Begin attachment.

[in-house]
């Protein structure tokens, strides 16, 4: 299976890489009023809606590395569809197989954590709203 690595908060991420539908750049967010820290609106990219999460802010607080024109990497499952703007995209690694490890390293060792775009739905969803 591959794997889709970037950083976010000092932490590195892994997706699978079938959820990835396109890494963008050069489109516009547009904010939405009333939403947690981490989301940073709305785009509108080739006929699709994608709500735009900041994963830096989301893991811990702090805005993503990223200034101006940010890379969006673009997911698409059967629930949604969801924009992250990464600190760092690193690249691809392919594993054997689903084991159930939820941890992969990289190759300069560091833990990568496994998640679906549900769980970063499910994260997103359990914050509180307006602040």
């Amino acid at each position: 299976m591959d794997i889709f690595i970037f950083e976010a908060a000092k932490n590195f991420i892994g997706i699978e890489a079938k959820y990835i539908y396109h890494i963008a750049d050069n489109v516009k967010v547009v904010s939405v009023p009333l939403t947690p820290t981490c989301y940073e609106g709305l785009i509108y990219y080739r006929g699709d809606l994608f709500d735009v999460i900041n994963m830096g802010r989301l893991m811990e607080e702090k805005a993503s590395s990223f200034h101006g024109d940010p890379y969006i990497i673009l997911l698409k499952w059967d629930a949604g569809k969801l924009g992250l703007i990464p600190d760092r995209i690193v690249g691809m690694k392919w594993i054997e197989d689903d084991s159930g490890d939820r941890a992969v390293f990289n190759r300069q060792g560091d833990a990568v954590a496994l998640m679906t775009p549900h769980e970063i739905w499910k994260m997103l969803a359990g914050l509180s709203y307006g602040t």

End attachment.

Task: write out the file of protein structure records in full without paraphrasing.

[in-house]
């Protein structure tokens, strides 16, 4: 299976890489009023809606590395569809197989954590709203 690595908060991420539908750049967010820290609106990219999460802010607080024109990497499952703007995209690694490890390293060792775009739905969803 591959794997889709970037950083976010000092932490590195892994997706699978079938959820990835396109890494963008050069489109516009547009904010939405009333939403947690981490989301940073709305785009509108080739006929699709994608709500735009900041994963830096989301893991811990702090805005993503990223200034101006940010890379969006673009997911698409059967629930949604969801924009992250990464600190760092690193690249691809392919594993054997689903084991159930939820941890992969990289190759300069560091833990990568496994998640679906549900769980970063499910994260997103359990914050509180307006602040």
């Amino acid at each position: 299976m591959d794997i889709f690595i970037f950083e976010a908060a000092k932490n590195f991420i892994g997706i699978e890489a079938k959820y990835i539908y396109h890494i963008a750049d050069n489109v516009k967010v547009v904010s939405v009023p009333l939403t947690p820290t981490c989301y940073e609106g709305l785009i509108y990219y080739r006929g699709d809606l994608f709500d735009v999460i900041n994963m830096g802010r989301l893991m811990e607080e702090k805005a993503s590395s990223f200034h101006g024109d940010p890379y969006i990497i673009l997911l698409k499952w059967d629930a949604g569809k969801l924009g992250l703007i990464p600190d760092r995209i690193v690249g691809m690694k392919w594993i054997e197989d689903d084991s159930g490890d939820r941890a992969v390293f990289n190759r300069q060792g560091d833990a990568v954590a496994l998640m679906t775009p549900h769980e970063i739905w499910k994260m997103l969803a359990g914050l509180s709203y307006g602040t």